The print-based campaign will appear in leading fashion and lifestyle titles in the U.S. and Italy, including Elle, Vogue and Marie Claire, from September to December 2004. A simultaneous poster campaign will run in Denver, Atlanta, Chicago, Dalas, Phoenix and Houston. It will be supported by point-of-sale marketing material and the web site www.speakgold.com. The ‘One Language’ campaign will be rolled out into other major international markets during 2005.
The campaign features jewellery from the collections of some of the World Gold Council’s manufacturing, wholesale and retail partners from the USA, Italy and Turkey.
- Ends - For further information and campaign photography, contact Anita Saunders, head of public relations at the World Gold Council, on 0207 826 4716 or 07841 299549. Alternatively e-mail email@example.com. Notes to Editors:
World Gold Council
The World Gold Council (WGC), a commercially-driven marketing organisation, is funded by the world’s leading gold mining companies. A global advocate for gold, the WGC aims to promote the demand for gold in all its forms through marketing activities in major international markets. For further information visit www.gold.org.
Bartle Bogle Hegarty
Bartle Bogle Hegarty is one of the world’s most famous advertising agencies. Founded in 1982, the agency has produced campaigns for clients such as Levi’s, Boddingtons, Audi and Lynx. BBH now has offices in London, New York, Singapore, Tokyo, and employs 500 staff worldwide. The Agency is currently ‘Agency of the Year’ as voted by three separate organisations in the UK and Europe. The agency is also the current holder of the IPA’s Grand Prix for effectiveness for its work with Barnado’s.
About National Geographic Image Collection
The National Geographic Image Collection acts as a photo agency for 150 photographers who work for the National Geographic Society, providing photographic talent for original commercial assignment to advertising agencies worldwide. The Image Collection also operates as a stock photography agency with an archive of 10.5 million images.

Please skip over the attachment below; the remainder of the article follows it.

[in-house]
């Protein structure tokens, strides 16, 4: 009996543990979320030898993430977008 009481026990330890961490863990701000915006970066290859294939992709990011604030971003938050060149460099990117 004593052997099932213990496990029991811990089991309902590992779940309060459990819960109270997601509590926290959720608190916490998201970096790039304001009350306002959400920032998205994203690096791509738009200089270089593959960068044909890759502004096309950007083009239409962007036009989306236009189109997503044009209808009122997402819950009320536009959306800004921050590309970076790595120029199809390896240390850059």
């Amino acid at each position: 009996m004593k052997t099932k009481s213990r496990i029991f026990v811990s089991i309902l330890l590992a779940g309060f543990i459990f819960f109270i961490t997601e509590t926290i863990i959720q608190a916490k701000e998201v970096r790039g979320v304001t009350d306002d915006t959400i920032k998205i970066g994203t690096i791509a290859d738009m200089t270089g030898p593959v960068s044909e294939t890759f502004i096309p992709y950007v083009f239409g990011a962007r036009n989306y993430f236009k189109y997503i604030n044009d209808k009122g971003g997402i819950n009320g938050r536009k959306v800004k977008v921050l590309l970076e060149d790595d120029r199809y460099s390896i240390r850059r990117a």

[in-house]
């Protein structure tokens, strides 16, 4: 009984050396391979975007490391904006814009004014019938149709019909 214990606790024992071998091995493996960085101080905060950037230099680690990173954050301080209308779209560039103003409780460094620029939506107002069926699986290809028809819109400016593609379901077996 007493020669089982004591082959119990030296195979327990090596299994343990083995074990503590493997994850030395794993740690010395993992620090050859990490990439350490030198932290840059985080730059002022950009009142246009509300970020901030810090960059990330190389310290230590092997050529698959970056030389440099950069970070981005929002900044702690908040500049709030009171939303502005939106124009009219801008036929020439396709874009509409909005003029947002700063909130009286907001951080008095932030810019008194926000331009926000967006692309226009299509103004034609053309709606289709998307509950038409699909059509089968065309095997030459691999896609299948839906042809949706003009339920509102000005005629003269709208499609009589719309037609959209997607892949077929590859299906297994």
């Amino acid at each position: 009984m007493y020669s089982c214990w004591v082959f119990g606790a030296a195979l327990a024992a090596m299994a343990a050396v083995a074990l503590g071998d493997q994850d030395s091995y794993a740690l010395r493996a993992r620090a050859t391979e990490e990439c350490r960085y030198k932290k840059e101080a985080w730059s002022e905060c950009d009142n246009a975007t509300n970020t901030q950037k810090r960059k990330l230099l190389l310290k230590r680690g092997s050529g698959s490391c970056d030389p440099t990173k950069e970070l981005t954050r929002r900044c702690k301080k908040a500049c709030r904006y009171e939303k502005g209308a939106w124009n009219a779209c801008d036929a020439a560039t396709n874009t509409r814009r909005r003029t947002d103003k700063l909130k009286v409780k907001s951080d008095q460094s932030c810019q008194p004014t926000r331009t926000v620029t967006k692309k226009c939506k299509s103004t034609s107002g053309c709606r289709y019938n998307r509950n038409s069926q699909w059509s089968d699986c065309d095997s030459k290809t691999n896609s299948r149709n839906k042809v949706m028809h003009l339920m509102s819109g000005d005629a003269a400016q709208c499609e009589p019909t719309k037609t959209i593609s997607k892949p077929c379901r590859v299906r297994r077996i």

About the Photographers: WILLIAM ALBERT ALLARD
Writer/photographer William Albert Allard is a photographer of people. Able to capture the emotions of an individual or crowd, he has brought before the world images of stoic cowboys, the passion of blues singers, and the tragic stories of India’s Untouchables. He is one of the few photographers of his generation whose entire professional body of work is in colour. Now a staff photographer, he has contributed to National Geographic publications since 1964.
Jodi Cobb specializes in both large-scale, global stories and in more intimate stories inside closed and secret worlds. Her use of delicate and intricate details brings focus to universal themes, exemplified in her recent-award winning coverage of 21st century slavery. A staff photographer for National Geographic, she has worked in more than fifty countries, primarily in the Middle East and Asia.
Born in Oklahoma but with deep attachments to Nebraska, Joel Sartore brings his abundant mid-western wit and work ethic to all of his National Geographic magazine assignments. Joel’s sharp eye, artistic talents and 20 years of experience (13 with the National Geographic Society) allow him to bring a personal touch to topics as wide-ranging as the remote Madidi rain forest in Boliva and beer-drinking, mountain-racing fire fighters in the United Kingdom.
Working on assignments for the National Geographic magazine has proven to be fertile ground for nurturing Mike’s two passions – photography and travel. Many of his 34 articles and books have focused on Asian topics, tackling the continent from a variety of angles, and an epic three-part work on the travels of Marco Polo is the latest result. A multiple award winner, Mike’s photo of Korea’s DMZ was recently named the best photo of the year by the Asian American Journalists Association.